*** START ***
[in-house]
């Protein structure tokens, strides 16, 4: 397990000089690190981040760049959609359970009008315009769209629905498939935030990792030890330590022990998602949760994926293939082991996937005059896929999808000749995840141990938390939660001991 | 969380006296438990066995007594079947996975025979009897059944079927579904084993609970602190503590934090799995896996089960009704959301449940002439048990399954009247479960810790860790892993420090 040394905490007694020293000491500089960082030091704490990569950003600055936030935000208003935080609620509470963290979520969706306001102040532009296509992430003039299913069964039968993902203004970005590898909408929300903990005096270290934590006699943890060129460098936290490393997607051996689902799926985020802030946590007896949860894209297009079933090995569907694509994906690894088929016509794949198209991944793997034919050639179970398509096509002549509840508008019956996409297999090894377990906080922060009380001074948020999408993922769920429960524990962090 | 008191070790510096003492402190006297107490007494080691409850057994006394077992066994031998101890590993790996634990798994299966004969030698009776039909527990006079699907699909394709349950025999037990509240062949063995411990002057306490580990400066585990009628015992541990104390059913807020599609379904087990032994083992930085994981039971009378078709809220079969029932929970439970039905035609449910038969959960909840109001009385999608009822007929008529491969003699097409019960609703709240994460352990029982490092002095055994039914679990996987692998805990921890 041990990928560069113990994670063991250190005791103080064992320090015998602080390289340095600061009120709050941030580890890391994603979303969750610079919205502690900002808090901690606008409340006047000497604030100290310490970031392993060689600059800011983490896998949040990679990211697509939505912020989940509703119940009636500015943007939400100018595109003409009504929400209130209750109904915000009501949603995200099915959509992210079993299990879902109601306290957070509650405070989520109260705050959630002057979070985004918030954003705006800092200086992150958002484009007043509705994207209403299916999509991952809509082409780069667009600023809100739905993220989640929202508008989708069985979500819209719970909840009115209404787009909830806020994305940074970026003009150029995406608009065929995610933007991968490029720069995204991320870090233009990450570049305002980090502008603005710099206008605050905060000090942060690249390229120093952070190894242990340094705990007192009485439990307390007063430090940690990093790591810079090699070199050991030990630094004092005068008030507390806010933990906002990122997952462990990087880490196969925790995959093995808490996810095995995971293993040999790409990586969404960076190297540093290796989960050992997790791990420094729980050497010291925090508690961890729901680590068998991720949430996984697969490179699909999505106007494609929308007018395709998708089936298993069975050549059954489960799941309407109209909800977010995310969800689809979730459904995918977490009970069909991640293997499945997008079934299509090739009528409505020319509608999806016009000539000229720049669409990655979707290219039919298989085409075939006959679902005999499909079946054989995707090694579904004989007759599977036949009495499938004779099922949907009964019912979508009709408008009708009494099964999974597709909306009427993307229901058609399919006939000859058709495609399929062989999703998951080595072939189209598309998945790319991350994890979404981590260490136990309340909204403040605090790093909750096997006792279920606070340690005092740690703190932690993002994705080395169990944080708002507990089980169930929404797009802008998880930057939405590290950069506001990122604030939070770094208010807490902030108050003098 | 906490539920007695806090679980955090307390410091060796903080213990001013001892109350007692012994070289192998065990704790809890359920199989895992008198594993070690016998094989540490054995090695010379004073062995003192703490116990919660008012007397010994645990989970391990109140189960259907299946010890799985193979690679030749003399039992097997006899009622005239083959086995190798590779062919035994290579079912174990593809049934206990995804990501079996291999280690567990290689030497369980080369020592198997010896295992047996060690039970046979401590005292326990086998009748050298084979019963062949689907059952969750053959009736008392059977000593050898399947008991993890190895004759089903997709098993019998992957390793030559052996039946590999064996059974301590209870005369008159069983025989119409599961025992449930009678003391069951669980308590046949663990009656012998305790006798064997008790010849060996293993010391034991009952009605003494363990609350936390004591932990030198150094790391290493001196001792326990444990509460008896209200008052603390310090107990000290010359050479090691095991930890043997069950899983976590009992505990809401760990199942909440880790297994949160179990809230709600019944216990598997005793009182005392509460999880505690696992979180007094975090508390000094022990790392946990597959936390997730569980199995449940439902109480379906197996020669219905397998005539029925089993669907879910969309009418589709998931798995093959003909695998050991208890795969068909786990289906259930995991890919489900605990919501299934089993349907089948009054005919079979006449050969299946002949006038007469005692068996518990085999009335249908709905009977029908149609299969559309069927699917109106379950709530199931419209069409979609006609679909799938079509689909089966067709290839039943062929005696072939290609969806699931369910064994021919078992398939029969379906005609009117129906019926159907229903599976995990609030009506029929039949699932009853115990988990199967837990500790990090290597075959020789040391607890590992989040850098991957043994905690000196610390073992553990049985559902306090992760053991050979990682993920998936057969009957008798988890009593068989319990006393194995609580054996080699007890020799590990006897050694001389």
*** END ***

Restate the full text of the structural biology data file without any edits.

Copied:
[in-house]
């Protein structure tokens, strides 16, 4: 397990000089690190981040760049959609359970009008315009769209629905498939935030990792030890330590022990998602949760994926293939082991996937005059896929999808000749995840141990938390939660001991 | 969380006296438990066995007594079947996975025979009897059944079927579904084993609970602190503590934090799995896996089960009704959301449940002439048990399954009247479960810790860790892993420090 040394905490007694020293000491500089960082030091704490990569950003600055936030935000208003935080609620509470963290979520969706306001102040532009296509992430003039299913069964039968993902203004970005590898909408929300903990005096270290934590006699943890060129460098936290490393997607051996689902799926985020802030946590007896949860894209297009079933090995569907694509994906690894088929016509794949198209991944793997034919050639179970398509096509002549509840508008019956996409297999090894377990906080922060009380001074948020999408993922769920429960524990962090 | 008191070790510096003492402190006297107490007494080691409850057994006394077992066994031998101890590993790996634990798994299966004969030698009776039909527990006079699907699909394709349950025999037990509240062949063995411990002057306490580990400066585990009628015992541990104390059913807020599609379904087990032994083992930085994981039971009378078709809220079969029932929970439970039905035609449910038969959960909840109001009385999608009822007929008529491969003699097409019960609703709240994460352990029982490092002095055994039914679990996987692998805990921890 041990990928560069113990994670063991250190005791103080064992320090015998602080390289340095600061009120709050941030580890890391994603979303969750610079919205502690900002808090901690606008409340006047000497604030100290310490970031392993060689600059800011983490896998949040990679990211697509939505912020989940509703119940009636500015943007939400100018595109003409009504929400209130209750109904915000009501949603995200099915959509992210079993299990879902109601306290957070509650405070989520109260705050959630002057979070985004918030954003705006800092200086992150958002484009007043509705994207209403299916999509991952809509082409780069667009600023809100739905993220989640929202508008989708069985979500819209719970909840009115209404787009909830806020994305940074970026003009150029995406608009065929995610933007991968490029720069995204991320870090233009990450570049305002980090502008603005710099206008605050905060000090942060690249390229120093952070190894242990340094705990007192009485439990307390007063430090940690990093790591810079090699070199050991030990630094004092005068008030507390806010933990906002990122997952462990990087880490196969925790995959093995808490996810095995995971293993040999790409990586969404960076190297540093290796989960050992997790791990420094729980050497010291925090508690961890729901680590068998991720949430996984697969490179699909999505106007494609929308007018395709998708089936298993069975050549059954489960799941309407109209909800977010995310969800689809979730459904995918977490009970069909991640293997499945997008079934299509090739009528409505020319509608999806016009000539000229720049669409990655979707290219039919298989085409075939006959679902005999499909079946054989995707090694579904004989007759599977036949009495499938004779099922949907009964019912979508009709408008009708009494099964999974597709909306009427993307229901058609399919006939000859058709495609399929062989999703998951080595072939189209598309998945790319991350994890979404981590260490136990309340909204403040605090790093909750096997006792279920606070340690005092740690703190932690993002994705080395169990944080708002507990089980169930929404797009802008998880930057939405590290950069506001990122604030939070770094208010807490902030108050003098 | 906490539920007695806090679980955090307390410091060796903080213990001013001892109350007692012994070289192998065990704790809890359920199989895992008198594993070690016998094989540490054995090695010379004073062995003192703490116990919660008012007397010994645990989970391990109140189960259907299946010890799985193979690679030749003399039992097997006899009622005239083959086995190798590779062919035994290579079912174990593809049934206990995804990501079996291999280690567990290689030497369980080369020592198997010896295992047996060690039970046979401590005292326990086998009748050298084979019963062949689907059952969750053959009736008392059977000593050898399947008991993890190895004759089903997709098993019998992957390793030559052996039946590999064996059974301590209870005369008159069983025989119409599961025992449930009678003391069951669980308590046949663990009656012998305790006798064997008790010849060996293993010391034991009952009605003494363990609350936390004591932990030198150094790391290493001196001792326990444990509460008896209200008052603390310090107990000290010359050479090691095991930890043997069950899983976590009992505990809401760990199942909440880790297994949160179990809230709600019944216990598997005793009182005392509460999880505690696992979180007094975090508390000094022990790392946990597959936390997730569980199995449940439902109480379906197996020669219905397998005539029925089993669907879910969309009418589709998931798995093959003909695998050991208890795969068909786990289906259930995991890919489900605990919501299934089993349907089948009054005919079979006449050969299946002949006038007469005692068996518990085999009335249908709905009977029908149609299969559309069927699917109106379950709530199931419209069409979609006609679909799938079509689909089966067709290839039943062929005696072939290609969806699931369910064994021919078992398939029969379906005609009117129906019926159907229903599976995990609030009506029929039949699932009853115990988990199967837990500790990090290597075959020789040391607890590992989040850098991957043994905690000196610390073992553990049985559902306090992760053991050979990682993920998936057969009957008798988890009593068989319990006393194995609580054996080699007890020799590990006897050694001389």